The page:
I'm constantly struck by how each book about the Camino brings a unique lens to bear. How many variations can there be when describing a demanding trek of many days? It's a classic play, the walker as the hero, with a flaw of physical frailty and self-doubt, with the adversary being the distance and the climate. With the help of the ally - the support of strangers, and for some, faith - the walker triumphs; or there is failure and the play is a tragedy.
Arthur Boers gives us another one of these unique views. His is the insight of a Mennonite pastor and teacher, walking the walk, and analyzing the experience in terms of his faith and his occupation. Of Dutch background, he speaks Dutch, French, English and Spanish, along with a little German.
The thread of the book is of course, the journey. The reader will be mentally tracking him across Spain, sharing the experiences, but what I found the most instructive was listening to this man of God share his daily thoughts.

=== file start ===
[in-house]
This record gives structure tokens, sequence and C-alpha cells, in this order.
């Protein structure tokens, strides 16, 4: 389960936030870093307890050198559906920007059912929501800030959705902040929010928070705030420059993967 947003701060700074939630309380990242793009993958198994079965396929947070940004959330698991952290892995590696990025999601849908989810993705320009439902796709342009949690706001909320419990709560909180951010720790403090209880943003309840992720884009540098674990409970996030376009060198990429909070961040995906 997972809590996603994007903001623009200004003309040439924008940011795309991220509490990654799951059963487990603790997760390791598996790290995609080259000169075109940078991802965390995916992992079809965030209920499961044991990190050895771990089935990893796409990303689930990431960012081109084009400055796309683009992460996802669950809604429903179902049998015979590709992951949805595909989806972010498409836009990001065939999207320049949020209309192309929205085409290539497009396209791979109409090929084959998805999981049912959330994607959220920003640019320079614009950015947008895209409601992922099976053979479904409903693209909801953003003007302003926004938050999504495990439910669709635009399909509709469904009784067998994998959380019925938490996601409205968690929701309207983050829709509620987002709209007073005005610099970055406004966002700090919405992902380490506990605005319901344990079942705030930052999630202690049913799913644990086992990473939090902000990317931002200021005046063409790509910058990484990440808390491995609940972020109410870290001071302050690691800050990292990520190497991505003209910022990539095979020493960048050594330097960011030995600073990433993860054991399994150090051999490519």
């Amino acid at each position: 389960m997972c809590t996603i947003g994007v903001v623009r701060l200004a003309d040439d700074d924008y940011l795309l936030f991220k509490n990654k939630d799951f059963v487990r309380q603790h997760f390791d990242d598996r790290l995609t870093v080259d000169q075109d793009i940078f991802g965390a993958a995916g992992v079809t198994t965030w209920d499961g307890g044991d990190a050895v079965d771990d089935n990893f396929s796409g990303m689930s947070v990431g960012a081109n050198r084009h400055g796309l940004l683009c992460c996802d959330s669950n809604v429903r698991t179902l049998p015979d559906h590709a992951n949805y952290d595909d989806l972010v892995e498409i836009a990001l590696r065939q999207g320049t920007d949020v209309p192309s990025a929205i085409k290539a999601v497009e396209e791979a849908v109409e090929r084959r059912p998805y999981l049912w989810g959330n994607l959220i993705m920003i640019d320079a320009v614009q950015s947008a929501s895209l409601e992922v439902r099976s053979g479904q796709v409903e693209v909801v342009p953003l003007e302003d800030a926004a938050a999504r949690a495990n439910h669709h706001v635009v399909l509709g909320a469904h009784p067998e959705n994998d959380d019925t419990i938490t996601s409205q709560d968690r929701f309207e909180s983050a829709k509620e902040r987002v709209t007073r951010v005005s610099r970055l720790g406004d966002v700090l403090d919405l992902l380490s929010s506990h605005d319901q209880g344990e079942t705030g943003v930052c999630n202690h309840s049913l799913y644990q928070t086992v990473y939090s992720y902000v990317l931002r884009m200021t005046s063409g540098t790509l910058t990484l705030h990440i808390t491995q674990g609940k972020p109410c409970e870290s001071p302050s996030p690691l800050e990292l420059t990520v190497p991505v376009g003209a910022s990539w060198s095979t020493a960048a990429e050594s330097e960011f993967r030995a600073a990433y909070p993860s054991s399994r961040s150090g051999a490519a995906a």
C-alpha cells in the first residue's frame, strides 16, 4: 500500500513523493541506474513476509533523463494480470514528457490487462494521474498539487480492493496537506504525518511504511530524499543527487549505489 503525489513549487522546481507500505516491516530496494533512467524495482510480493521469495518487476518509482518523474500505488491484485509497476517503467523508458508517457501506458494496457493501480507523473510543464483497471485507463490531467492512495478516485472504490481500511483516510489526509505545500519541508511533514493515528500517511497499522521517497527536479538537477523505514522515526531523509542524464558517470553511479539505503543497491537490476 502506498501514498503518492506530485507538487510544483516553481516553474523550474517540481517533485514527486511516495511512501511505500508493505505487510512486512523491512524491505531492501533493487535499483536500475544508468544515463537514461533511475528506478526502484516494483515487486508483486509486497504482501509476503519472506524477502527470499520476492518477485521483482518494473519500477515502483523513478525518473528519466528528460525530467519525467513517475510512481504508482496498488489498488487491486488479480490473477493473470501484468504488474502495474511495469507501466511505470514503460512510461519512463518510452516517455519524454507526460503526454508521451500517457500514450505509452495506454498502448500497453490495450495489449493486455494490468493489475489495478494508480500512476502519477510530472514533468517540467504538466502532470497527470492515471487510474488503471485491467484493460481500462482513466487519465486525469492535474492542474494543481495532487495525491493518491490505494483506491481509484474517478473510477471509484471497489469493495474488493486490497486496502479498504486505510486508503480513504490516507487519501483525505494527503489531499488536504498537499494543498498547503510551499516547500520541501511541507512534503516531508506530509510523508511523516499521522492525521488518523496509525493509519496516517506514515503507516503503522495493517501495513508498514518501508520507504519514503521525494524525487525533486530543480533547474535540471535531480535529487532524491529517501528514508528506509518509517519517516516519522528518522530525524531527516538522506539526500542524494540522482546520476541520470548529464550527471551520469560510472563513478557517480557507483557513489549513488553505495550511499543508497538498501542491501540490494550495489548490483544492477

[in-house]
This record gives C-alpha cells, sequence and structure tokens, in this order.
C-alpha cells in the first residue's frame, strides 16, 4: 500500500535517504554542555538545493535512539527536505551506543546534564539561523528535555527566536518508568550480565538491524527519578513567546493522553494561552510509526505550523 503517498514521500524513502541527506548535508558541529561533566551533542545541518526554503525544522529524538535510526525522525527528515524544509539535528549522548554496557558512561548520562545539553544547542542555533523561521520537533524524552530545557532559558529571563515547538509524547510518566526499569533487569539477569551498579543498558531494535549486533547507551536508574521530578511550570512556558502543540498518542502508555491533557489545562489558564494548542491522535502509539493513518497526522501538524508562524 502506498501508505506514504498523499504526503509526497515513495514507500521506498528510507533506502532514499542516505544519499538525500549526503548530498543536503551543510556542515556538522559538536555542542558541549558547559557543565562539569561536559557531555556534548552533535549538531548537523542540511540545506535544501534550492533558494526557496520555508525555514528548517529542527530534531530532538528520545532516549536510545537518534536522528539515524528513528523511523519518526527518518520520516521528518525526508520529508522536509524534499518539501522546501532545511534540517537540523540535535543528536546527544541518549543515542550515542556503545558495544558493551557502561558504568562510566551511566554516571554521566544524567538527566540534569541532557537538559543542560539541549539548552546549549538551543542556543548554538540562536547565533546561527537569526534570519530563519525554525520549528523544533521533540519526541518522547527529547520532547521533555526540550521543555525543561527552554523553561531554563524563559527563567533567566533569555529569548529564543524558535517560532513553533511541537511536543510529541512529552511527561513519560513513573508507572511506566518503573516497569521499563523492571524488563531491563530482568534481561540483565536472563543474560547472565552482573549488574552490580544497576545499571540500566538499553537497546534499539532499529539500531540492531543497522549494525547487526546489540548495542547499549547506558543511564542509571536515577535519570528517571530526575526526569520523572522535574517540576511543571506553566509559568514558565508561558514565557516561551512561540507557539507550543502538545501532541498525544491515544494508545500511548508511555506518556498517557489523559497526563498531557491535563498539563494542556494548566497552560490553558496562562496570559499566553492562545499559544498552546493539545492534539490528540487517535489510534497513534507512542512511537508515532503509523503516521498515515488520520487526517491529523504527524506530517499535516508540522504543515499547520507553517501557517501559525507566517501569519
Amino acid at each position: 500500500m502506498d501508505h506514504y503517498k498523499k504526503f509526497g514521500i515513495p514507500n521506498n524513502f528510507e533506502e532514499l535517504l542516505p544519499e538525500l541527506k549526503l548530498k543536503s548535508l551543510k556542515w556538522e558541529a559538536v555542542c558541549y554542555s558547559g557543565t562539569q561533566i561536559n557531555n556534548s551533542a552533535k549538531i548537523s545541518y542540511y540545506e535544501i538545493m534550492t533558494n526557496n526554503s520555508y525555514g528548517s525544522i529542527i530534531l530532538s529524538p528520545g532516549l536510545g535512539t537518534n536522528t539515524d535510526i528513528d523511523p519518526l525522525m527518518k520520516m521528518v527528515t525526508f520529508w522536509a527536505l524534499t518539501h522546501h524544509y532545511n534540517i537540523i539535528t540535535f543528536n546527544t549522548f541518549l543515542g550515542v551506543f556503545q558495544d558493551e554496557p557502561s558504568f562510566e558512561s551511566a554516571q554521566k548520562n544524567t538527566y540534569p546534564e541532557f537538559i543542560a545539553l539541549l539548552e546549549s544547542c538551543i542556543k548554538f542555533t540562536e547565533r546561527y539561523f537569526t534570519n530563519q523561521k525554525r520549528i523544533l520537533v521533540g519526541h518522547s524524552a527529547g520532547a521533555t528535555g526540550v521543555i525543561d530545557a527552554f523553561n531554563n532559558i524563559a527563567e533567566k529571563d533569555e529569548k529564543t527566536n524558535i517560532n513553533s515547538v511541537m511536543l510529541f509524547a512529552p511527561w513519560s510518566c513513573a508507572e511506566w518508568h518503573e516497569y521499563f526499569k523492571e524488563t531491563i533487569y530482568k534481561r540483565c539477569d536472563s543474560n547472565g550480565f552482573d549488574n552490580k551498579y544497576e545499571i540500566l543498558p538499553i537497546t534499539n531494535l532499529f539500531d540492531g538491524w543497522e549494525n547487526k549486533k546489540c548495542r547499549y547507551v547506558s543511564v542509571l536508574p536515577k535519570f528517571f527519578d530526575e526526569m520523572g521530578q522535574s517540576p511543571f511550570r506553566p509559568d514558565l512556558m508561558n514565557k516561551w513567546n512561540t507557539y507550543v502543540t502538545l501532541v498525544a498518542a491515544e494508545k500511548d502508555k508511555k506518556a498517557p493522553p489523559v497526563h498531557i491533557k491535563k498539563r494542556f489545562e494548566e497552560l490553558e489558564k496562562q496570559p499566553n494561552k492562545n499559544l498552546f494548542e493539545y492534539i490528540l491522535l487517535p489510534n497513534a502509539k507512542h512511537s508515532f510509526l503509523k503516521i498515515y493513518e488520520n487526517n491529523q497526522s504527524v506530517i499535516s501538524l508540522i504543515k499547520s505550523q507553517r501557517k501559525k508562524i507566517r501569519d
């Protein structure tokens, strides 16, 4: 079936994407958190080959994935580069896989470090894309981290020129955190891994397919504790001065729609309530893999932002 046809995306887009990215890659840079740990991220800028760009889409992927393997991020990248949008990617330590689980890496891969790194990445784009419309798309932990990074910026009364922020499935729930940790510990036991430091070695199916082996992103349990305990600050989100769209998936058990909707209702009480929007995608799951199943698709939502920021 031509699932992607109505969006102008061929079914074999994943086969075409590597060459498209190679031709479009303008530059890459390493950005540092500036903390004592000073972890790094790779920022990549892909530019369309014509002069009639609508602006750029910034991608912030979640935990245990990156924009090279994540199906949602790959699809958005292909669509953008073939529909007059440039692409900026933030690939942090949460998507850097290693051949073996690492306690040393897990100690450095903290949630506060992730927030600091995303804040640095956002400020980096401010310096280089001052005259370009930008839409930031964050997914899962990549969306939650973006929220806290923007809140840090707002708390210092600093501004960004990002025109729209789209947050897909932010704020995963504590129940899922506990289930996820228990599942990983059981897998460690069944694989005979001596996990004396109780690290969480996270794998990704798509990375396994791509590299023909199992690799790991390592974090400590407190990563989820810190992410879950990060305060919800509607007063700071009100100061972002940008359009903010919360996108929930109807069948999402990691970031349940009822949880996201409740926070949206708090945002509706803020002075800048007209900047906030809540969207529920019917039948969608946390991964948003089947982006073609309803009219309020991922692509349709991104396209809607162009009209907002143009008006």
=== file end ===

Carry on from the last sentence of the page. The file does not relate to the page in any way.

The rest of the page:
As the author encounters the situations of daily walking, he finds correlations and metaphors in scripture. Just some of his daily thoughts: Feet get a lot of attention in scripture, and are an important part of the biblical experience. Walking can be a spiritual process. In current times, walking is an act of protest. What if everyone walked to church? Churchgoers attend for a variety of reasons, not always spiritual, so why be surprised to find walkers on pilgrimage for a variety of reasons?
The book has several appendices on practical matters, but one I mentally filed away for the future. That appendix listed a number of obscure pilgrimage routes. We all are familiar with the big three of Santiago, Rome and Jerusalem, but have you heard of Asperen, South Holland, Netherlands, or Croagh Patrick, County Mayo, Ireland, or Holy Island, Lindisfarne, England? To name a few.
I recommend this book particularly for those making a faith-based journey. The only other Camino book I can think of that is clearly faith based is Walk in a Relaxed Manner: Life Lessons from the Camino.